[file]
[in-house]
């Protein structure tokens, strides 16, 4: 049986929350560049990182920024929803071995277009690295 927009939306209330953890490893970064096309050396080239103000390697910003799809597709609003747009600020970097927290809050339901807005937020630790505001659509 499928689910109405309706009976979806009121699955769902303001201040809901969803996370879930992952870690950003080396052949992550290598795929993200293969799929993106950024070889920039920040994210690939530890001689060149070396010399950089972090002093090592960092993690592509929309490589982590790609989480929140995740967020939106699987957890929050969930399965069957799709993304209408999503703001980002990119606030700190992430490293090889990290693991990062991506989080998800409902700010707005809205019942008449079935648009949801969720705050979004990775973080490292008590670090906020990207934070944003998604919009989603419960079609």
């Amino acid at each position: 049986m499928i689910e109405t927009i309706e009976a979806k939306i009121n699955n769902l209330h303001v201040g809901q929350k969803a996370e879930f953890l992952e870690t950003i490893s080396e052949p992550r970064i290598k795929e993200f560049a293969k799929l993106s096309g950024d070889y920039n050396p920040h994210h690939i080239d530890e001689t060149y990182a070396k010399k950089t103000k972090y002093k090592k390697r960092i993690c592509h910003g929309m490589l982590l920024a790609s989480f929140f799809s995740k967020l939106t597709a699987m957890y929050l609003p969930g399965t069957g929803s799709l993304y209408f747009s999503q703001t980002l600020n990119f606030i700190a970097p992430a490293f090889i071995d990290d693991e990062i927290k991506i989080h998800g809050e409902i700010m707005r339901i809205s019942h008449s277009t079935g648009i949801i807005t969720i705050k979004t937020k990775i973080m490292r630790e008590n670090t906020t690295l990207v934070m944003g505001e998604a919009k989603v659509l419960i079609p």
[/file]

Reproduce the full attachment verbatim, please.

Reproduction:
[in-house]
């Protein structure tokens, strides 16, 4: 049986929350560049990182920024929803071995277009690295 927009939306209330953890490893970064096309050396080239103000390697910003799809597709609003747009600020970097927290809050339901807005937020630790505001659509 499928689910109405309706009976979806009121699955769902303001201040809901969803996370879930992952870690950003080396052949992550290598795929993200293969799929993106950024070889920039920040994210690939530890001689060149070396010399950089972090002093090592960092993690592509929309490589982590790609989480929140995740967020939106699987957890929050969930399965069957799709993304209408999503703001980002990119606030700190992430490293090889990290693991990062991506989080998800409902700010707005809205019942008449079935648009949801969720705050979004990775973080490292008590670090906020990207934070944003998604919009989603419960079609």
């Amino acid at each position: 049986m499928i689910e109405t927009i309706e009976a979806k939306i009121n699955n769902l209330h303001v201040g809901q929350k969803a996370e879930f953890l992952e870690t950003i490893s080396e052949p992550r970064i290598k795929e993200f560049a293969k799929l993106s096309g950024d070889y920039n050396p920040h994210h690939i080239d530890e001689t060149y990182a070396k010399k950089t103000k972090y002093k090592k390697r960092i993690c592509h910003g929309m490589l982590l920024a790609s989480f929140f799809s995740k967020l939106t597709a699987m957890y929050l609003p969930g399965t069957g929803s799709l993304y209408f747009s999503q703001t980002l600020n990119f606030i700190a970097p992430a490293f090889i071995d990290d693991e990062i927290k991506i989080h998800g809050e409902i700010m707005r339901i809205s019942h008449s277009t079935g648009i949801i807005t969720i705050k979004t937020k990775i973080m490292r630790e008590n670090t906020t690295l990207v934070m944003g505001e998604a919009k989603v659509l419960i079609p």